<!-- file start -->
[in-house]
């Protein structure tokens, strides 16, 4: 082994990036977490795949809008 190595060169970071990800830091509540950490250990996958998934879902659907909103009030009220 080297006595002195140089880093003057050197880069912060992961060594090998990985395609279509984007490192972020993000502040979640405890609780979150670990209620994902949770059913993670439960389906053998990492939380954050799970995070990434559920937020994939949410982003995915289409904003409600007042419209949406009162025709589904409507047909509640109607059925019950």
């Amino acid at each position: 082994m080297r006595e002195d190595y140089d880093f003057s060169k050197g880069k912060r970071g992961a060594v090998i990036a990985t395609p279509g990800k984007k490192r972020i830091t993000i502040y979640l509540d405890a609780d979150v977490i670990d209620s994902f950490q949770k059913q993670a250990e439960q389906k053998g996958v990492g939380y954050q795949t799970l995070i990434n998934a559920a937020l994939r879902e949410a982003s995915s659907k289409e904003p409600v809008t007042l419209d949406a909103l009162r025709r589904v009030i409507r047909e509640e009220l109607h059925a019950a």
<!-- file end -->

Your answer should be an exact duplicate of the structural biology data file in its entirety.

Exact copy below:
[in-house]
């Protein structure tokens, strides 16, 4: 082994990036977490795949809008 190595060169970071990800830091509540950490250990996958998934879902659907909103009030009220 080297006595002195140089880093003057050197880069912060992961060594090998990985395609279509984007490192972020993000502040979640405890609780979150670990209620994902949770059913993670439960389906053998990492939380954050799970995070990434559920937020994939949410982003995915289409904003409600007042419209949406009162025709589904409507047909509640109607059925019950």
């Amino acid at each position: 082994m080297r006595e002195d190595y140089d880093f003057s060169k050197g880069k912060r970071g992961a060594v090998i990036a990985t395609p279509g990800k984007k490192r972020i830091t993000i502040y979640l509540d405890a609780d979150v977490i670990d209620s994902f950490q949770k059913q993670a250990e439960q389906k053998g996958v990492g939380y954050q795949t799970l995070i990434n998934a559920a937020l994939r879902e949410a982003s995915s659907k289409e904003p409600v809008t007042l419209d949406a909103l009162r025709r589904v009030i409507r047909e509640e009220l109607h059925a019950a």